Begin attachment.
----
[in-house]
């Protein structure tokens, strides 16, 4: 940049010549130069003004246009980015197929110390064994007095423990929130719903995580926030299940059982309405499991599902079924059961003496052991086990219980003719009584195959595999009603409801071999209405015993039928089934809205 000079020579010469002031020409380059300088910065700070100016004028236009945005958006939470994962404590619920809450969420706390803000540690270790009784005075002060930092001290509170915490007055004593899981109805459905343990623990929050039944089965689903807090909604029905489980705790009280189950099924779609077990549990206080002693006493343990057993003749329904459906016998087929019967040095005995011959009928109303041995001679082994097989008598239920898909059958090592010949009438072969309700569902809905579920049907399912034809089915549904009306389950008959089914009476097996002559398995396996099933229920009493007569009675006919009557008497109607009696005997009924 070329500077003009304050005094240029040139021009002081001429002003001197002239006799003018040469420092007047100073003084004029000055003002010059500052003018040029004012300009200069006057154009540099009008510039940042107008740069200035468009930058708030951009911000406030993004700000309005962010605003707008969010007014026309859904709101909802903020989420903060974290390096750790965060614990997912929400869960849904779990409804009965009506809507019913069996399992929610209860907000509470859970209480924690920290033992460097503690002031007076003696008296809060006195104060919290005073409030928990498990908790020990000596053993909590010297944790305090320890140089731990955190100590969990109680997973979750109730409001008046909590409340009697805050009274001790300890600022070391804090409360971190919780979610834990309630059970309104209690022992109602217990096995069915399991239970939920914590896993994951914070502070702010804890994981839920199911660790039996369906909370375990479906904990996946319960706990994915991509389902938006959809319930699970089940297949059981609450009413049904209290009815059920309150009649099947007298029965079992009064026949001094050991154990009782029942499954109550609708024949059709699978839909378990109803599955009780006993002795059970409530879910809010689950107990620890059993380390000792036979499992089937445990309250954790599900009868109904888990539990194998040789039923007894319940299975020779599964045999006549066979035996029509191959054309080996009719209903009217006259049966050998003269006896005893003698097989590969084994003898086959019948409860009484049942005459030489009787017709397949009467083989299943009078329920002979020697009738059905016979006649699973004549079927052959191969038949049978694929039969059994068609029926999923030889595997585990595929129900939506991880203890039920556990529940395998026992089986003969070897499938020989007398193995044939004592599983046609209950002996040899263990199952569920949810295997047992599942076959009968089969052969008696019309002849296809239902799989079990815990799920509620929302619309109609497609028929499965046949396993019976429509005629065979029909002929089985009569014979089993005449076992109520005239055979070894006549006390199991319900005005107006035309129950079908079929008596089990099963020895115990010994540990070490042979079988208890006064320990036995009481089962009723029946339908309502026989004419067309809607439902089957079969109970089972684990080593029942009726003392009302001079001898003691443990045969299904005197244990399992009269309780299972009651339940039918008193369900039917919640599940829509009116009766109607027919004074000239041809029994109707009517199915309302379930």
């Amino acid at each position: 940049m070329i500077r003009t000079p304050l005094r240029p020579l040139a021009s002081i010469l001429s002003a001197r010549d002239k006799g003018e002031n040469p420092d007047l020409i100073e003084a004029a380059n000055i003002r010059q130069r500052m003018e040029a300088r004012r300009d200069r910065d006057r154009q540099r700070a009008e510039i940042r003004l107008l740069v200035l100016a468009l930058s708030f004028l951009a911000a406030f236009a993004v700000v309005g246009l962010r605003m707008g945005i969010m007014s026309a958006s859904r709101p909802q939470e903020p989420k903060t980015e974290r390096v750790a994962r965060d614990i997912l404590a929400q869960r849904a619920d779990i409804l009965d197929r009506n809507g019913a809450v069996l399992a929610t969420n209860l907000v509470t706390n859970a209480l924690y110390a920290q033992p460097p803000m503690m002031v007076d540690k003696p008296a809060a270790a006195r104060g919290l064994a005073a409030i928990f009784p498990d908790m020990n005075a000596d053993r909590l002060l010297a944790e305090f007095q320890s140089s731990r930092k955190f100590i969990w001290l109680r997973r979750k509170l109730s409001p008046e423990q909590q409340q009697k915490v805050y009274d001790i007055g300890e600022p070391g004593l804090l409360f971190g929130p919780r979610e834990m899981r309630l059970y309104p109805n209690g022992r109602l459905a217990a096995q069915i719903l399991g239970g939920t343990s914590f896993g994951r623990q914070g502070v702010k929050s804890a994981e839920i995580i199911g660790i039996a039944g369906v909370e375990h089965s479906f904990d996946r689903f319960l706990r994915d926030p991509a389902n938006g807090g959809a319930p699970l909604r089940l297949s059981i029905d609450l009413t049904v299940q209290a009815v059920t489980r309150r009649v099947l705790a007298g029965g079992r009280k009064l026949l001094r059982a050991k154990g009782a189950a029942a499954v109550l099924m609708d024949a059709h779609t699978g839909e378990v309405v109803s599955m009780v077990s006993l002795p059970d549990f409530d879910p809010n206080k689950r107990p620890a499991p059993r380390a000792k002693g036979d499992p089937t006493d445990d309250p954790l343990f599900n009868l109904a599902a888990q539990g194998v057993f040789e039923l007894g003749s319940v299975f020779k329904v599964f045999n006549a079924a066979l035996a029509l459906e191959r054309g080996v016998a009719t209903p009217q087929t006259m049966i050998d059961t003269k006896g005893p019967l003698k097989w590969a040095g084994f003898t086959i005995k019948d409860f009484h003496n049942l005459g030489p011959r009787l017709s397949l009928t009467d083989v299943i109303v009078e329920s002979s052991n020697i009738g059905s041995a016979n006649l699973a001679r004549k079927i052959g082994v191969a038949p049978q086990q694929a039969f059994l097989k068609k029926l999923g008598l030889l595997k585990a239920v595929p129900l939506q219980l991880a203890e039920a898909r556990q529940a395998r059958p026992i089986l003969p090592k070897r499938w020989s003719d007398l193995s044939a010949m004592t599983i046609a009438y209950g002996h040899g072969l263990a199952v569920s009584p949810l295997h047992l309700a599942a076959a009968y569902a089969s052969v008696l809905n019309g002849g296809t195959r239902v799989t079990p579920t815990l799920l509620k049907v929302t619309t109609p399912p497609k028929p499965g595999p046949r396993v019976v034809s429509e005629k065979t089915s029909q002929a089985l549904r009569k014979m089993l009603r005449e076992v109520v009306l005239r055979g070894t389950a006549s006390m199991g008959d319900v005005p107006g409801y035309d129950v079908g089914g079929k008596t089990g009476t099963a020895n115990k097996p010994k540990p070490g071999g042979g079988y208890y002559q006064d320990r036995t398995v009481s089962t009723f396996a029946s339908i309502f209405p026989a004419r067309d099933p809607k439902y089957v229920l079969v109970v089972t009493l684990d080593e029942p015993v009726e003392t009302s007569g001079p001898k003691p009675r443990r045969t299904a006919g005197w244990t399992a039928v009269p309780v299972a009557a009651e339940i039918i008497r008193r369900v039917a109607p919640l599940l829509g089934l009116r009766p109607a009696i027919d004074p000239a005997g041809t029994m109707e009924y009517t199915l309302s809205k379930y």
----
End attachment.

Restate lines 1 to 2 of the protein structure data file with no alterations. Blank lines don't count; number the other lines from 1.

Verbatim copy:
[in-house]
């Protein structure tokens, strides 16, 4: 940049010549130069003004246009980015197929110390064994007095423990929130719903995580926030299940059982309405499991599902079924059961003496052991086990219980003719009584195959595999009603409801071999209405015993039928089934809205 000079020579010469002031020409380059300088910065700070100016004028236009945005958006939470994962404590619920809450969420706390803000540690270790009784005075002060930092001290509170915490007055004593899981109805459905343990623990929050039944089965689903807090909604029905489980705790009280189950099924779609077990549990206080002693006493343990057993003749329904459906016998087929019967040095005995011959009928109303041995001679082994097989008598239920898909059958090592010949009438072969309700569902809905579920049907399912034809089915549904009306389950008959089914009476097996002559398995396996099933229920009493007569009675006919009557008497109607009696005997009924 070329500077003009304050005094240029040139021009002081001429002003001197002239006799003018040469420092007047100073003084004029000055003002010059500052003018040029004012300009200069006057154009540099009008510039940042107008740069200035468009930058708030951009911000406030993004700000309005962010605003707008969010007014026309859904709101909802903020989420903060974290390096750790965060614990997912929400869960849904779990409804009965009506809507019913069996399992929610209860907000509470859970209480924690920290033992460097503690002031007076003696008296809060006195104060919290005073409030928990498990908790020990000596053993909590010297944790305090320890140089731990955190100590969990109680997973979750109730409001008046909590409340009697805050009274001790300890600022070391804090409360971190919780979610834990309630059970309104209690022992109602217990096995069915399991239970939920914590896993994951914070502070702010804890994981839920199911660790039996369906909370375990479906904990996946319960706990994915991509389902938006959809319930699970089940297949059981609450009413049904209290009815059920309150009649099947007298029965079992009064026949001094050991154990009782029942499954109550609708024949059709699978839909378990109803599955009780006993002795059970409530879910809010689950107990620890059993380390000792036979499992089937445990309250954790599900009868109904888990539990194998040789039923007894319940299975020779599964045999006549066979035996029509191959054309080996009719209903009217006259049966050998003269006896005893003698097989590969084994003898086959019948409860009484049942005459030489009787017709397949009467083989299943009078329920002979020697009738059905016979006649699973004549079927052959191969038949049978694929039969059994068609029926999923030889595997585990595929129900939506991880203890039920556990529940395998026992089986003969070897499938020989007398193995044939004592599983046609209950002996040899263990199952569920949810295997047992599942076959009968089969052969008696019309002849296809239902799989079990815990799920509620929302619309109609497609028929499965046949396993019976429509005629065979029909002929089985009569014979089993005449076992109520005239055979070894006549006390199991319900005005107006035309129950079908079929008596089990099963020895115990010994540990070490042979079988208890006064320990036995009481089962009723029946339908309502026989004419067309809607439902089957079969109970089972684990080593029942009726003392009302001079001898003691443990045969299904005197244990399992009269309780299972009651339940039918008193369900039917919640599940829509009116009766109607027919004074000239041809029994109707009517199915309302379930």